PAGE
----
Lean body mass, muscle architecture, and performance in well-trained female weightlifters

Nikolaos Zaras, Angeliki Nikoletta Stasinaki, Polyxeni Spiliopoulou, Marios Hadjicharalambous, Gerasimos Terzis

Research output: Contribution to journalArticlepeer-review


Lean mass and quadriceps muscle architecture have been associated with performance in male well-trained weightlifters, but no data exist for female weightlifters. The aim of the study is to investigate the relationship between lean mass, quadriceps cross sectional area (CSA), and muscle architecture with weightlifting performance in female weightlifters. Eight well-trained female weightlifters (age 23.5 ± 6.3 years, maximum total lifting performance = 147.4 ± 34.1 kg) participated in the study. Five of the athletes were members of the national team and three were among the nation’s top-five performers of the respective body-weight category. Measurements included maximum lifting performance in snatch and clean and jerk, body composition (dual x-ray absorptiometry), vastus lateralis (VL) muscle architecture, vastus intermedius (VI) muscle thickness and quadriceps muscles’ CSA and countermovement jump (CMJ). Very large to nearly perfect correlations were found between snatch and clean and jerk for trunk lean body mass (r = 0.959 and 0.929), for total CSA (r = 0.732 and 0.608), and CMJ power (r = 0.933 and 0.896). These results suggest that lean body mass, quadriceps’ CSA and CMJ should be monitored regularly in female weightlifters to detect potential modifications in lifting performance.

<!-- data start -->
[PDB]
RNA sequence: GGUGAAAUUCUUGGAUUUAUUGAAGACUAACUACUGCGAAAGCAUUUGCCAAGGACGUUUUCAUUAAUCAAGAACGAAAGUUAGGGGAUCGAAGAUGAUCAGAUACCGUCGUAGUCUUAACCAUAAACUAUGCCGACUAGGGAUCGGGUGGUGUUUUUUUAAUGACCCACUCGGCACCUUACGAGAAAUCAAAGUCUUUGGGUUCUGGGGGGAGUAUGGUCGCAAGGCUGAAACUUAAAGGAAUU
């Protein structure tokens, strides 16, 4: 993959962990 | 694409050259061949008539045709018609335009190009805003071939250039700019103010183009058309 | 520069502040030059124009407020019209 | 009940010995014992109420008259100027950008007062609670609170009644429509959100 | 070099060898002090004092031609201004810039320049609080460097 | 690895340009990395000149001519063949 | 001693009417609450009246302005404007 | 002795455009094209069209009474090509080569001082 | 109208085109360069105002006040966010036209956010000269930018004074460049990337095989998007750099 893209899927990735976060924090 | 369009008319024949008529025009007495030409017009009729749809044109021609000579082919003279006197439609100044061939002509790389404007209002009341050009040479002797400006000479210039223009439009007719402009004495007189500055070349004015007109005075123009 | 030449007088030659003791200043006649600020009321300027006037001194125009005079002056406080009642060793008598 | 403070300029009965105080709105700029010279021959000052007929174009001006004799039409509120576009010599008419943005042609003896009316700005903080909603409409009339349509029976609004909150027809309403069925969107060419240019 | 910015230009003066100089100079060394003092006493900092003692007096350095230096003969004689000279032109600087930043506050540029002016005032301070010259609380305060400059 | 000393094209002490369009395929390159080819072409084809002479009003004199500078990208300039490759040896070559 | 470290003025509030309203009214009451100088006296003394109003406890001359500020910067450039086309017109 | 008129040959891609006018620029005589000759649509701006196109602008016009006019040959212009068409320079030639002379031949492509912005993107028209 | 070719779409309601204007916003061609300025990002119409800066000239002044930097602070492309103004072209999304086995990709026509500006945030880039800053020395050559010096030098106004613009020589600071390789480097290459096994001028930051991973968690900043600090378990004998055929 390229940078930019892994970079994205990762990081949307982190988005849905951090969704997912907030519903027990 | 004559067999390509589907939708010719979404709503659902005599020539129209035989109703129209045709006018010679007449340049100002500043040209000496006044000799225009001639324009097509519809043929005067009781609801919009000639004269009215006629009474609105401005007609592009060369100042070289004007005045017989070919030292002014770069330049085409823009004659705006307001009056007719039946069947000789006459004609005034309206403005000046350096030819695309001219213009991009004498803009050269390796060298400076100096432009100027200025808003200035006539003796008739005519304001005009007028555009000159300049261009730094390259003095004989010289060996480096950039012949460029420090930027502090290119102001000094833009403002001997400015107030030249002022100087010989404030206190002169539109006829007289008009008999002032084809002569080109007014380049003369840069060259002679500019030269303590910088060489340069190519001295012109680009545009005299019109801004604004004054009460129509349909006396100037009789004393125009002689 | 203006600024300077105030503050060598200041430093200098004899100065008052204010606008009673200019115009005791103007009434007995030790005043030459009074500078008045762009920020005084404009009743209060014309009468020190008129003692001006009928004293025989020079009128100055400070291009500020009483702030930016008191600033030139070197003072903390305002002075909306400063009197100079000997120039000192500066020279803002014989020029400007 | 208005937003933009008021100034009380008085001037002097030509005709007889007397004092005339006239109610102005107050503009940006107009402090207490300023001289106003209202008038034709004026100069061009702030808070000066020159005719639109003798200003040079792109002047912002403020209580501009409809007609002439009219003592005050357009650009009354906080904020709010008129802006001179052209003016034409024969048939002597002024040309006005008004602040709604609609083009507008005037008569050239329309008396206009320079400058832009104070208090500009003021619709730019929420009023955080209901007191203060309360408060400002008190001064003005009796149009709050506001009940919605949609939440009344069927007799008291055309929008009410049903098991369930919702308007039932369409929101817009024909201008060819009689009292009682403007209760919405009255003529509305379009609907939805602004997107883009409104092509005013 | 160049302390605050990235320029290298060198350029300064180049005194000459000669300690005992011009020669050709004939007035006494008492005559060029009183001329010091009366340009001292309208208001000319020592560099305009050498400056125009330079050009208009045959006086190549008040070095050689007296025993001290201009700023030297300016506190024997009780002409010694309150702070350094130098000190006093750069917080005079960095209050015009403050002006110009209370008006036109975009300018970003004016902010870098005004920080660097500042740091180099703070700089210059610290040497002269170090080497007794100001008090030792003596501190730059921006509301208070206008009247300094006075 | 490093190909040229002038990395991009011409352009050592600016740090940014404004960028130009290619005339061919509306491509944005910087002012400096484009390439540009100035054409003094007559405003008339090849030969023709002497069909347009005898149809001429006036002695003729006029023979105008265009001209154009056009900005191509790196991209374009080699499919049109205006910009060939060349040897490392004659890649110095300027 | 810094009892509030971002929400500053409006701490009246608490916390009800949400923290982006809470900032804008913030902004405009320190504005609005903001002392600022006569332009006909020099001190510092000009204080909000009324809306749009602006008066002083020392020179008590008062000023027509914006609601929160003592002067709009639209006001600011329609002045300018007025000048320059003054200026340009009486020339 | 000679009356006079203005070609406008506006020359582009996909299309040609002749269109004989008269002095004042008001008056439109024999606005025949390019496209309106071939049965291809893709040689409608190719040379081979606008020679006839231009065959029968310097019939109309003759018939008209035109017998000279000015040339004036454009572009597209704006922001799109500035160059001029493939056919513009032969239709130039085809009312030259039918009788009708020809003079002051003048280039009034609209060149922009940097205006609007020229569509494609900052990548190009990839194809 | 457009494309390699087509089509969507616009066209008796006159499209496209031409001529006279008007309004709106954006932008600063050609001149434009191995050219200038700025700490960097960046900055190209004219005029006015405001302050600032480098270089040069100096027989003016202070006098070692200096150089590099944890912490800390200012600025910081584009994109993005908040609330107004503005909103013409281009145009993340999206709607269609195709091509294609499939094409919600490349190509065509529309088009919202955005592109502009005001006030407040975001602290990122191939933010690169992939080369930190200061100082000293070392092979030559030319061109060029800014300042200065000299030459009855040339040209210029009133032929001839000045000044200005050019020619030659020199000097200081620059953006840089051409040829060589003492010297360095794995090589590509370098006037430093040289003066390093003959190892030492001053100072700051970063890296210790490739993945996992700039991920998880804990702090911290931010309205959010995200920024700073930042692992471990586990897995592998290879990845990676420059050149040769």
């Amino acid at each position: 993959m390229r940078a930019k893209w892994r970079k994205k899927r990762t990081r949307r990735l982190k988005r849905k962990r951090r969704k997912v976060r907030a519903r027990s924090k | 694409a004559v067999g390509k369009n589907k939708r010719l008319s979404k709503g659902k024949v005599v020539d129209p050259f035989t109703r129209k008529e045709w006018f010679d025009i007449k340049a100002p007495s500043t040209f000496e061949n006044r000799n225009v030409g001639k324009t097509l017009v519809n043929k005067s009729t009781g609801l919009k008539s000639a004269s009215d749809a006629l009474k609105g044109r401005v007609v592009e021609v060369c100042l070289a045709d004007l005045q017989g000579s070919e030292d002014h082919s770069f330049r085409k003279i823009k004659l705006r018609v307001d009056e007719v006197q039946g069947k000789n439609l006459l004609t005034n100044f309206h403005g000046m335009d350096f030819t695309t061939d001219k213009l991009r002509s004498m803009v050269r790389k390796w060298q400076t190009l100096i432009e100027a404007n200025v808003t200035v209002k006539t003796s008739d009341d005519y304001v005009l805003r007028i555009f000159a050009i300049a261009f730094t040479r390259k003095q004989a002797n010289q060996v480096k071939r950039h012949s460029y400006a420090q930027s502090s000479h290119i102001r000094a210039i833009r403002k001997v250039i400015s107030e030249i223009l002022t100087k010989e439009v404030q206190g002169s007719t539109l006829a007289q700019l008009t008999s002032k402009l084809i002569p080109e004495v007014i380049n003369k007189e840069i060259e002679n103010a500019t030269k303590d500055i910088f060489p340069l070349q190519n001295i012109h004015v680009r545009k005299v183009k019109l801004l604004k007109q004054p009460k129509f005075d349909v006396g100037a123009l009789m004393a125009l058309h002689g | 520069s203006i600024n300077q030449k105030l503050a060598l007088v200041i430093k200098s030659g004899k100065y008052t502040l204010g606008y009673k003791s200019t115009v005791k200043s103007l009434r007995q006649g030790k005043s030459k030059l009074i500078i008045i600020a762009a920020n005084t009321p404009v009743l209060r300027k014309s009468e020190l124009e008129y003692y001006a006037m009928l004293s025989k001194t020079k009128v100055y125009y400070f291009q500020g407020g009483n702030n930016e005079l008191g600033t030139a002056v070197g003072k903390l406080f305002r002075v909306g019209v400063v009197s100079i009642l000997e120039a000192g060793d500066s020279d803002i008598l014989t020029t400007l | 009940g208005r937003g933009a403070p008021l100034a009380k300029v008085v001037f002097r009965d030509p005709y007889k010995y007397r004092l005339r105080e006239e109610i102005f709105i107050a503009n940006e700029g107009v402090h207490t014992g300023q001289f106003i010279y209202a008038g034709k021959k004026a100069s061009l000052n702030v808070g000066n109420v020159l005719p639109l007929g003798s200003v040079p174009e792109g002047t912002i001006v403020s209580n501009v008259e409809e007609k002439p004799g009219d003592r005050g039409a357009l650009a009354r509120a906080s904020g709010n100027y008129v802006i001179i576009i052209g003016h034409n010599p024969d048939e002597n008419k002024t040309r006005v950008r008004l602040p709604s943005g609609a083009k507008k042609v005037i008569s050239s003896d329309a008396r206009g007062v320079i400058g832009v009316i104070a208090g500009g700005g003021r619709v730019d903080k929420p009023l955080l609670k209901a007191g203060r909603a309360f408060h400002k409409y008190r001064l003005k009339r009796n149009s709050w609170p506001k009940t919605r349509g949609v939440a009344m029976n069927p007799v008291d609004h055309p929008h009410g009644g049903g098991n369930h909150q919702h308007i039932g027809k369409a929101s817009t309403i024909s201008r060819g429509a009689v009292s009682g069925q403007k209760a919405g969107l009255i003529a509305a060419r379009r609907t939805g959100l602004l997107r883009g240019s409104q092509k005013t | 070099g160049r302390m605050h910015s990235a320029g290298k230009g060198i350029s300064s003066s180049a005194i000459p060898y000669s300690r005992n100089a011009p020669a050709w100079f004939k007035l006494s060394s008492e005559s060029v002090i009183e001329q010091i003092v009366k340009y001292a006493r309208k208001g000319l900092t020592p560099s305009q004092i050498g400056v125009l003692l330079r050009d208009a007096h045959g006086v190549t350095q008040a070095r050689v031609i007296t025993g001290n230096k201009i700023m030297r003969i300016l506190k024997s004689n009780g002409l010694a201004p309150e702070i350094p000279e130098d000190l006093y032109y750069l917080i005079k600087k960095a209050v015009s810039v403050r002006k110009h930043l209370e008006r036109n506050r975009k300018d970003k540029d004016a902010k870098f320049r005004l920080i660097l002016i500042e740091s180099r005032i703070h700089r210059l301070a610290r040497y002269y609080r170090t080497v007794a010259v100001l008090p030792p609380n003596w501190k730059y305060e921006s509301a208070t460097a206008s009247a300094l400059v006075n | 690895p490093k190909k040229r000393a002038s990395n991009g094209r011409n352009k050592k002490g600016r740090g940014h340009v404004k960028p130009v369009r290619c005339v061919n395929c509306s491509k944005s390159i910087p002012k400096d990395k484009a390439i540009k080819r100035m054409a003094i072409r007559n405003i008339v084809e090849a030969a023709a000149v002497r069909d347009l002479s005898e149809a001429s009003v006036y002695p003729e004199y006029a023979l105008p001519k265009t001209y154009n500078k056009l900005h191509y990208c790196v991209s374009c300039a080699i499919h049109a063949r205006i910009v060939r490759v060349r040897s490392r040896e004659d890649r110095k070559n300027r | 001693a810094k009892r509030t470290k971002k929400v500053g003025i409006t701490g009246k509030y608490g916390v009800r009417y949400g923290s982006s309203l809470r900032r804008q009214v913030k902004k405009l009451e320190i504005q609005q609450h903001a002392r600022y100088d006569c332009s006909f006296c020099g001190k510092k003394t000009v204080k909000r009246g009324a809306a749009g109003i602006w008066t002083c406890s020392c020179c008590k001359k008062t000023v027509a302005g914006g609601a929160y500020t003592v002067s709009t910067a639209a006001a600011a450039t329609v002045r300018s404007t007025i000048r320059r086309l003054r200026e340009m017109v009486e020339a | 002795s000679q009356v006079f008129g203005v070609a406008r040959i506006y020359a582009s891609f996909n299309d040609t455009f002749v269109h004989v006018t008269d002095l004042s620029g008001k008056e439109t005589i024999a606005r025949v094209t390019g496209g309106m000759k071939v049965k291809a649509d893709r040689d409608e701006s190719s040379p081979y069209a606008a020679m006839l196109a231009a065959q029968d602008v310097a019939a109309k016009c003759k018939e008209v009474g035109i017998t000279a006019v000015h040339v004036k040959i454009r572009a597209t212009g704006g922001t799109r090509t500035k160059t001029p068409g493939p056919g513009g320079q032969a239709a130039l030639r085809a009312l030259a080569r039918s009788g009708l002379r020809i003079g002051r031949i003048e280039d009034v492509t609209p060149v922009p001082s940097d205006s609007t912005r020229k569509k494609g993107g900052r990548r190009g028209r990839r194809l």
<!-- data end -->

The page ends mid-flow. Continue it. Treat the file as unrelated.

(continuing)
Original languageEnglish
Article number67
Issue number5
Publication statusPublished - May 2020


  • Clean and jerk
  • Muscle hypertrophy
  • Muscle power
  • Muscle strength
  • Snatch
  • Ultrasonography


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